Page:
With the exception of the plot thread dealing with his sister, the routes and choices Helios takes during the game can all be traced to Abel’s change of behavior. Selene is investigating the sabotages (which leads him directly to Abel), Cain and Deimos are trying to hide what Abel is doing, and Hayden is useless which gives Abel more time to do damage. Is Abel interesting enough for this pivotal role? Oh Hell no. Just from the events of this game Abel is every bishonen stereotype I’ve ever verbally dropkicked on VNs Now and I’m sure the webcomic only makes those stereotypes worse. As far as this game is concerned though, by playing an antagonistic role, it changes the focal point of the entire story to saving Abel from whatever force has taken over his mind.
‘What’s the problem with that?’ I hear many of you asking. The actual force behind the brainwashing is never fully defined or explained. Because of this, we never know exactly why this is happening or even if it has happened in the past: something the game plays hide-and-seek with the entire game. Considering this is a game that spent the entire second chapter dragging its ass as you roam around the ship, five minutes to delve into even the rumors of what this potentially hostile race has done in the past would have made the sabotages, and even Abel himself, more of a threat.
And unless you make a wrong choice, leading to an automatic bad ending, there are no canon casualties. The most that happens is that one of the mechanics is a little further out of it than Abel is, but other than getting banged up over the course of the story, everyone walks away no worse for wear. Well, Abel does trounce Selene pretty good in a few of the paths, but only because Selene makes Able look like a Crossfit champion in comparison. And he gives Cain a good beating on one path, but Cain getting hurt is never bad so point retracted.
Getting back to my point, I did not expect nor wanted the game to become gratuitously violent. However, if bodies were stacking up and no one knew why, and Helios has to decide whether or not to kill Abel rather than save him, the plot would’ve reached the level of tension it was trying to get to. Or if Abel was quietly manipulating people in the background or trying to frame another crew member for the sabotages. Anything to make him an actual, active antagonist would do. While the plot probably would have still been predictable, a decent amount of tension would have at least been interesting enough to suspend the eye-rolling that comes with the situation never being outside of our protagonists’ abilities to handle it since he spends most of his on-screen time before the ‘big reveal’ preening or trying to get into Helios’ pants.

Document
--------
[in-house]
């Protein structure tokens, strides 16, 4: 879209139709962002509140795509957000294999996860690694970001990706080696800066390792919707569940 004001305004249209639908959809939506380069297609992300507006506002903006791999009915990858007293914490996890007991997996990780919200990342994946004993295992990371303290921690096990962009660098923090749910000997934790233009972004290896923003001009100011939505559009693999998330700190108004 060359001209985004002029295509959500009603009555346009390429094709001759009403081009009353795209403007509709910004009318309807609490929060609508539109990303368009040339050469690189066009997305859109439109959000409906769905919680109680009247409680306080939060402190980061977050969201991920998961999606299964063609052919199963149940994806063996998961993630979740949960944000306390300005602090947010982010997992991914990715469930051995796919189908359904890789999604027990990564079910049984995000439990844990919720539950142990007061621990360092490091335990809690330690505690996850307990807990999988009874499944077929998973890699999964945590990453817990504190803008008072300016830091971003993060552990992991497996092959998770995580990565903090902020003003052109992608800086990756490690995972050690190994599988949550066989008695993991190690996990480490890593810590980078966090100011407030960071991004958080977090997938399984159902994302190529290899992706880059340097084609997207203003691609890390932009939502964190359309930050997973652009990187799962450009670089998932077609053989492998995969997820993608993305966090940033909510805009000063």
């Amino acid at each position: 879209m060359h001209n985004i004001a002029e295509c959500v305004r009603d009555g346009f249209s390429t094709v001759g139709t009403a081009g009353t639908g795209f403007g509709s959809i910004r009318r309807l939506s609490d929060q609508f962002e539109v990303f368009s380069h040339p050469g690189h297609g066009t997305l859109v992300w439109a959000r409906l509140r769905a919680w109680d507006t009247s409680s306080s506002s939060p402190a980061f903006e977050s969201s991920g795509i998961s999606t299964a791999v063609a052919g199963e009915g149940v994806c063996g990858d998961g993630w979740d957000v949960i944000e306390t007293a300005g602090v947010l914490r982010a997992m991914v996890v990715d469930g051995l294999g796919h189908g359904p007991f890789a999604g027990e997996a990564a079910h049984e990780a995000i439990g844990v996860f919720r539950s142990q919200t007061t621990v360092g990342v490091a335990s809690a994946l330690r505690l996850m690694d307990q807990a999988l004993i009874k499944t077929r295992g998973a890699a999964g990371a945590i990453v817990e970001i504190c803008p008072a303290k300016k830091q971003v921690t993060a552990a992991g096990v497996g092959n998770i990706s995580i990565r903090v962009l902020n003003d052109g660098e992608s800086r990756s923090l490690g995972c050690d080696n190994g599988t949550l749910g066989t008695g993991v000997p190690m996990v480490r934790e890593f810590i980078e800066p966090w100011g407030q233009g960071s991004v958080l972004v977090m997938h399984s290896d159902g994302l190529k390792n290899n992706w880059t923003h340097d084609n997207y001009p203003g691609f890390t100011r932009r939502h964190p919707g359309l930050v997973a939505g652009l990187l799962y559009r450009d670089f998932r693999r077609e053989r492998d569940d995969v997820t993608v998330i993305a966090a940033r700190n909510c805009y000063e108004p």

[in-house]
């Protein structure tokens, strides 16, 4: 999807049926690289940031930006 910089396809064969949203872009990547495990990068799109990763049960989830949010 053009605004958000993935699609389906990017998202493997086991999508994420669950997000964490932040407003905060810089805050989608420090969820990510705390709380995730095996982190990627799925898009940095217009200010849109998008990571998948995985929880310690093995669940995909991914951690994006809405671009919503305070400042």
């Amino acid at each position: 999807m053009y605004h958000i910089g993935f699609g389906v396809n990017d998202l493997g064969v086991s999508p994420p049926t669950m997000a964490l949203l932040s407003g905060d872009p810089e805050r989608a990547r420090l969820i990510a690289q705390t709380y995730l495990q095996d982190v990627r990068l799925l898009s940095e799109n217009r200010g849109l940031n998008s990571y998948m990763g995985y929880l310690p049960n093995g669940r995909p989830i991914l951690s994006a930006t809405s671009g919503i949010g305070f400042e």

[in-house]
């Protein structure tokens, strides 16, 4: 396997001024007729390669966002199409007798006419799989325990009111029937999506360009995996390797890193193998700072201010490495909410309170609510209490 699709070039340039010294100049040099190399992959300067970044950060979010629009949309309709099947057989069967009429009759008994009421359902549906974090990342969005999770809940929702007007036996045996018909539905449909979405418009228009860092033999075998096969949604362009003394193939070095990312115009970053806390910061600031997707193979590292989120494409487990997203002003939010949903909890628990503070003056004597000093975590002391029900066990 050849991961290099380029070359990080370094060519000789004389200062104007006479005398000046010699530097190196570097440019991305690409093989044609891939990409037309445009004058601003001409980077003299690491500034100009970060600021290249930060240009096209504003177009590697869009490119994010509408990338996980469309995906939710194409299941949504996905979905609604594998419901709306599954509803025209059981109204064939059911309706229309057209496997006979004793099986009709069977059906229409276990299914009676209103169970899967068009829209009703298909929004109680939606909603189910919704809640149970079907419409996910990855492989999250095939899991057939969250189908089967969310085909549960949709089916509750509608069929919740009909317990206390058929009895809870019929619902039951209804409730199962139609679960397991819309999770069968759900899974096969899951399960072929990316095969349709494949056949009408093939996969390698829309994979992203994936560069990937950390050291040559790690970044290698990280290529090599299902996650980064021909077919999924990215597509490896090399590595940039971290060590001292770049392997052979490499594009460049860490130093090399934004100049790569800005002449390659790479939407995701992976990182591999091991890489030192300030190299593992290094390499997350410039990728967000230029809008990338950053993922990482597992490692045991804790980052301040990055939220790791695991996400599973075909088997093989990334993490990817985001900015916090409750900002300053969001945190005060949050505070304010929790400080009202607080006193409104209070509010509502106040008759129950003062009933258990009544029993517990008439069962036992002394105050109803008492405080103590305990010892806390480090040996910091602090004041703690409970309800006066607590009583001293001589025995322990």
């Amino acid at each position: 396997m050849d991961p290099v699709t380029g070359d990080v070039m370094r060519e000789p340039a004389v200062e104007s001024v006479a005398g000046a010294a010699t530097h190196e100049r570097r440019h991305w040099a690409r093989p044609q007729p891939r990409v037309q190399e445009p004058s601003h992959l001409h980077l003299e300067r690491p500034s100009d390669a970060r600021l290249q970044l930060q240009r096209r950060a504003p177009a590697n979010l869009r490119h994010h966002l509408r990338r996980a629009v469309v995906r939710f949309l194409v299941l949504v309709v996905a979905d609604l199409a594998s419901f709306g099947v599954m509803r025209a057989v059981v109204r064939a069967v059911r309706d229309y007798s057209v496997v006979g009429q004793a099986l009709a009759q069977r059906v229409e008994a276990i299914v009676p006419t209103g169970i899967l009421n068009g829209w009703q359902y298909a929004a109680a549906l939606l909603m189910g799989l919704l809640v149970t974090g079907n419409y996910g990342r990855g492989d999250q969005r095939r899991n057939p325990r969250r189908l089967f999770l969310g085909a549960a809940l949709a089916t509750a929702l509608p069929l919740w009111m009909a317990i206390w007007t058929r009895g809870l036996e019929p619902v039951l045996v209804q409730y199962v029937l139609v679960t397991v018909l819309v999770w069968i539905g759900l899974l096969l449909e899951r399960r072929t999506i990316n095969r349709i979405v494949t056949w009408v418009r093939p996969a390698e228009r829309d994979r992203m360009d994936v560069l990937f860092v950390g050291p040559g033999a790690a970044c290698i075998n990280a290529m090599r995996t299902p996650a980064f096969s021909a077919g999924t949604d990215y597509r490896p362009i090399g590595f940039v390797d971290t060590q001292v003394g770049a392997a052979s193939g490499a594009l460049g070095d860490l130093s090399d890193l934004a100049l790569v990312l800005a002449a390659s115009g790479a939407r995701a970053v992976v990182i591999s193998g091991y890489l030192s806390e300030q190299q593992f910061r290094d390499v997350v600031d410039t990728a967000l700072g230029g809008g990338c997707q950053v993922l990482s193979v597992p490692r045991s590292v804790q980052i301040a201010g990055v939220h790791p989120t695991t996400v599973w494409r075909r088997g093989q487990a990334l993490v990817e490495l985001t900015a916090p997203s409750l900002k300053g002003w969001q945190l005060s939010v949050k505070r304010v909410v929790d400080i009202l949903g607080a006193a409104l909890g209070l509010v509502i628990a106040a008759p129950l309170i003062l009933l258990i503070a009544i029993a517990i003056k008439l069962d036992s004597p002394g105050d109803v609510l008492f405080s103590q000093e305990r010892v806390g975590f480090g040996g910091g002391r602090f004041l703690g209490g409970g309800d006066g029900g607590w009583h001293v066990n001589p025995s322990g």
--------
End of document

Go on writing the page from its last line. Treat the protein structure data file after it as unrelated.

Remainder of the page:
Speaking of our protagonist, Helios isn’t burning the world down with his uniqueness or ambition, but at the same time he is likable in his own way. He joins the military and the Fighter program in particular out of a desire to follow in the footsteps of his older sister: a female Fighter named Valentina. From the bits that we do learn about him, he had a hard knock life similar to any ‘colonial kid’ in any given space opera. The difference here is that said difficulties hasn’t lead to a tragic backstory. Overall, especially given the cast of characters he’s been surrounded with, he’s well-adjusted and sincere. Unfortunately, the game never attempts to develop his character beyond that.
It can be argued that Starfighter: Eclipse is, at its core, a sex game. The game itself isn’t shy about its adult content and each path you take essentially build points towards a sex scene with whoever you’ve spent the most time with: making it more of a reward for playing that path correctly. Now when this approach to sex is done right, and it can be done right, it leads to developing awesome characters and relationships that gaming as a whole needs much more of. But, in order to do it right, the characters have to be interesting and well done on their own. Otherwise, and this is my biggest issue with most games that want to be ‘adult’, they don’t bother making those characters interesting: instead expecting the audience to want to watch them have sex strictly because of their tropes and/or getting strangled by the red string.
This brings us to the merry band of jackasses that makes up the cast. The worst character, by far, is your own partner Selene who the neediest bitch I have seen in this particular medium. I cannot think of a better word to sum him up. From what I understand, ‘Fighter’ and ‘Navigator’ in this universe is simply code for ‘soul mate’, and the way they all say those terms kind of cements that opinion. So, despite having several sex options, Helios should be drooling over Selene whenever they’re in the same room and God help you if you don’t. A major part of Selene’s path is his jealousy of Abel and anyone else that gets Helios attention. If you do not find a way to constantly shower Selene with praise, Selene throws a tantrum worthy of a five year old.